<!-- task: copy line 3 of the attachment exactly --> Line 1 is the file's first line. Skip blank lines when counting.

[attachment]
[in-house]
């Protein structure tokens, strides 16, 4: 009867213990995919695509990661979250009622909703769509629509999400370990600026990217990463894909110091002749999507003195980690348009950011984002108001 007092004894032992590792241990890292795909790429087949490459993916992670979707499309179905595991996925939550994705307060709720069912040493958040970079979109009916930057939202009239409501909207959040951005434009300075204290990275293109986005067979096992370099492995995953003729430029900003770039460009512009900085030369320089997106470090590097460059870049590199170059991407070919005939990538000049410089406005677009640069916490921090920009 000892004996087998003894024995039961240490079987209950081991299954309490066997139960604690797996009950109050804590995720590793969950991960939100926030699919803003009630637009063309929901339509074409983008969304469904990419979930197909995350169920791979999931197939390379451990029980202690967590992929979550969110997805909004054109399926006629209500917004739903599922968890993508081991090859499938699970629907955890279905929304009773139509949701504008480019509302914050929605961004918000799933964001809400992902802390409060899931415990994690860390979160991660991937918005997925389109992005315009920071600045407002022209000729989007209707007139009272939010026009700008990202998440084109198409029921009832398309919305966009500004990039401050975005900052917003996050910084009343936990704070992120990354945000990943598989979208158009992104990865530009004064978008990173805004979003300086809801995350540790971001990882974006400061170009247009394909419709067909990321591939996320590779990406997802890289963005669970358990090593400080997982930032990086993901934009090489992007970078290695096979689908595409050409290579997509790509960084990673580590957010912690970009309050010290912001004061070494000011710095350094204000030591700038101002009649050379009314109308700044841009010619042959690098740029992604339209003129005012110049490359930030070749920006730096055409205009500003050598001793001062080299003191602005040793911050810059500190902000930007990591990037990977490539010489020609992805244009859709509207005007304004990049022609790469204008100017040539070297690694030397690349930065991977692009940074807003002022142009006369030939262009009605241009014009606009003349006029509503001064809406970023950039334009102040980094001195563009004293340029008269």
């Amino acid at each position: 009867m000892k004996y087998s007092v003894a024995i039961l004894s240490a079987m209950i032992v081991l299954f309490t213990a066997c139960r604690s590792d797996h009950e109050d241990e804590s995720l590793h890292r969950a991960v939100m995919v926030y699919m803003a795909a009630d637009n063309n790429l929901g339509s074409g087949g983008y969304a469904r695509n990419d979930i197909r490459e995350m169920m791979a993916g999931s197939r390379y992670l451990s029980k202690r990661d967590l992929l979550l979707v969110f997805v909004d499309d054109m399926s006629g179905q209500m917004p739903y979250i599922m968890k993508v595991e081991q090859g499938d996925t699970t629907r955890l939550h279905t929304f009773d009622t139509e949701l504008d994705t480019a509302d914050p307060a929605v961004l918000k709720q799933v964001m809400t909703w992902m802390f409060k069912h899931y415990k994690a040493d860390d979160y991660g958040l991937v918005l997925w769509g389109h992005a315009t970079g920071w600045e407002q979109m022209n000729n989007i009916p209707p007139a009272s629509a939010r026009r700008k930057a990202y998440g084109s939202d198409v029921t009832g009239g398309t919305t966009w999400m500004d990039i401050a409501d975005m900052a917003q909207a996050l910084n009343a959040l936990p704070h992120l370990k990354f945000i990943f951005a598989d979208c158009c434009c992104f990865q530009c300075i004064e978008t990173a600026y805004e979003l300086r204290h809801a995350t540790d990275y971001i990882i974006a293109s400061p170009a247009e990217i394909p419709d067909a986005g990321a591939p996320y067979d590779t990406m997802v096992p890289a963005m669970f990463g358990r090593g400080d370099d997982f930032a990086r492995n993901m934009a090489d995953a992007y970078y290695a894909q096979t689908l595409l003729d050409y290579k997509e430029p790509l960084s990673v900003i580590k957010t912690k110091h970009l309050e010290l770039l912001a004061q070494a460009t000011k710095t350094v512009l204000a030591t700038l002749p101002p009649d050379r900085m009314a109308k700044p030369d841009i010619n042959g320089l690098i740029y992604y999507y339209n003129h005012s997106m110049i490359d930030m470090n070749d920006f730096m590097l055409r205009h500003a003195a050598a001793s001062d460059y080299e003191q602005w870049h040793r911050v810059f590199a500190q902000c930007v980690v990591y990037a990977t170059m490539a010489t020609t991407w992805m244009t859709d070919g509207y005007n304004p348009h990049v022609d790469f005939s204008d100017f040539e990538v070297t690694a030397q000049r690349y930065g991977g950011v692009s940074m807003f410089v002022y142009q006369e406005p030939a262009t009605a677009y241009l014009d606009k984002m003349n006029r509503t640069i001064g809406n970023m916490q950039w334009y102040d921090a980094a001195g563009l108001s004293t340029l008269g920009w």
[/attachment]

């Amino acid at each position: 009867m000892k004996y087998s007092v003894a024995i039961l004894s240490a079987m209950i032992v081991l299954f309490t213990a066997c139960r604690s590792d797996h009950e109050d241990e804590s995720l590793h890292r969950a991960v939100m995919v926030y699919m803003a795909a009630d637009n063309n790429l929901g339509s074409g087949g983008y969304a469904r695509n990419d979930i197909r490459e995350m169920m791979a993916g999931s197939r390379y992670l451990s029980k202690r990661d967590l992929l979550l979707v969110f997805v909004d499309d054109m399926s006629g179905q209500m917004p739903y979250i599922m968890k993508v595991e081991q090859g499938d996925t699970t629907r955890l939550h279905t929304f009773d009622t139509e949701l504008d994705t480019a509302d914050p307060a929605v961004l918000k709720q799933v964001m809400t909703w992902m802390f409060k069912h899931y415990k994690a040493d860390d979160y991660g958040l991937v918005l997925w769509g389109h992005a315009t970079g920071w600045e407002q979109m022209n000729n989007i009916p209707p007139a009272s629509a939010r026009r700008k930057a990202y998440g084109s939202d198409v029921t009832g009239g398309t919305t966009w999400m500004d990039i401050a409501d975005m900052a917003q909207a996050l910084n009343a959040l936990p704070h992120l370990k990354f945000i990943f951005a598989d979208c158009c434009c992104f990865q530009c300075i004064e978008t990173a600026y805004e979003l300086r204290h809801a995350t540790d990275y971001i990882i974006a293109s400061p170009a247009e990217i394909p419709d067909a986005g990321a591939p996320y067979d590779t990406m997802v096992p890289a963005m669970f990463g358990r090593g400080d370099d997982f930032a990086r492995n993901m934009a090489d995953a992007y970078y290695a894909q096979t689908l595409l003729d050409y290579k997509e430029p790509l960084s990673v900003i580590k957010t912690k110091h970009l309050e010290l770039l912001a004061q070494a460009t000011k710095t350094v512009l204000a030591t700038l002749p101002p009649d050379r900085m009314a109308k700044p030369d841009i010619n042959g320089l690098i740029y992604y999507y339209n003129h005012s997106m110049i490359d930030m470090n070749d920006f730096m590097l055409r205009h500003a003195a050598a001793s001062d460059y080299e003191q602005w870049h040793r911050v810059f590199a500190q902000c930007v980690v990591y990037a990977t170059m490539a010489t020609t991407w992805m244009t859709d070919g509207y005007n304004p348009h990049v022609d790469f005939s204008d100017f040539e990538v070297t690694a030397q000049r690349y930065g991977g950011v692009s940074m807003f410089v002022y142009q006369e406005p030939a262009t009605a677009y241009l014009d606009k984002m003349n006029r509503t640069i001064g809406n970023m916490q950039w334009y102040d921090a980094a001195g563009l108001s004293t340029l008269g920009w």